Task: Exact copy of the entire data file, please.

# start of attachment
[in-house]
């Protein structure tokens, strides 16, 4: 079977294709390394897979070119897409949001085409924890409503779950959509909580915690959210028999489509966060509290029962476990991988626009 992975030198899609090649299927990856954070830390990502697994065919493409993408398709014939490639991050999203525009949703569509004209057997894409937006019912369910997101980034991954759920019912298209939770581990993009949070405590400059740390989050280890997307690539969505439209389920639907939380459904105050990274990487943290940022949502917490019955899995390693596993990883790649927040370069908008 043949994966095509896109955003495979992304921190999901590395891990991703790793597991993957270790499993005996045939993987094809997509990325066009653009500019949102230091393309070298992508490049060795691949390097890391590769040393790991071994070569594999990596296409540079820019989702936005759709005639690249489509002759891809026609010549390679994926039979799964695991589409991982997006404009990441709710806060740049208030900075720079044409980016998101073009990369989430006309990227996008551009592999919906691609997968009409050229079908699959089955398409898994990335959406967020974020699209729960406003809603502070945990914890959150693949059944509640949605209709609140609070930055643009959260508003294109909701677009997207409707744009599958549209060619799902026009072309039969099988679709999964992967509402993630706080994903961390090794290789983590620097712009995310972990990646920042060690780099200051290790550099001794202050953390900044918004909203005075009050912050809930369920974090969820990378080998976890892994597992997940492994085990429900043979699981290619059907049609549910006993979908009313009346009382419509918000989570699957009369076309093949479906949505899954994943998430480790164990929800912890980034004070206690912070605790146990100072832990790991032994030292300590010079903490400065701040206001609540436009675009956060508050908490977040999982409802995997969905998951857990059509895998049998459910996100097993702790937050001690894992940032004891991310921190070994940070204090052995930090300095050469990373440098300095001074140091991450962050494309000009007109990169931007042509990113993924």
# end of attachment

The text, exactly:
[in-house]
């Protein structure tokens, strides 16, 4: 079977294709390394897979070119897409949001085409924890409503779950959509909580915690959210028999489509966060509290029962476990991988626009 992975030198899609090649299927990856954070830390990502697994065919493409993408398709014939490639991050999203525009949703569509004209057997894409937006019912369910997101980034991954759920019912298209939770581990993009949070405590400059740390989050280890997307690539969505439209389920639907939380459904105050990274990487943290940022949502917490019955899995390693596993990883790649927040370069908008 043949994966095509896109955003495979992304921190999901590395891990991703790793597991993957270790499993005996045939993987094809997509990325066009653009500019949102230091393309070298992508490049060795691949390097890391590769040393790991071994070569594999990596296409540079820019989702936005759709005639690249489509002759891809026609010549390679994926039979799964695991589409991982997006404009990441709710806060740049208030900075720079044409980016998101073009990369989430006309990227996008551009592999919906691609997968009409050229079908699959089955398409898994990335959406967020974020699209729960406003809603502070945990914890959150693949059944509640949605209709609140609070930055643009959260508003294109909701677009997207409707744009599958549209060619799902026009072309039969099988679709999964992967509402993630706080994903961390090794290789983590620097712009995310972990990646920042060690780099200051290790550099001794202050953390900044918004909203005075009050912050809930369920974090969820990378080998976890892994597992997940492994085990429900043979699981290619059907049609549910006993979908009313009346009382419509918000989570699957009369076309093949479906949505899954994943998430480790164990929800912890980034004070206690912070605790146990100072832990790991032994030292300590010079903490400065701040206001609540436009675009956060508050908490977040999982409802995997969905998951857990059509895998049998459910996100097993702790937050001690894992940032004891991310921190070994940070204090052995930090300095050469990373440098300095001074140091991450962050494309000009007109990169931007042509990113993924």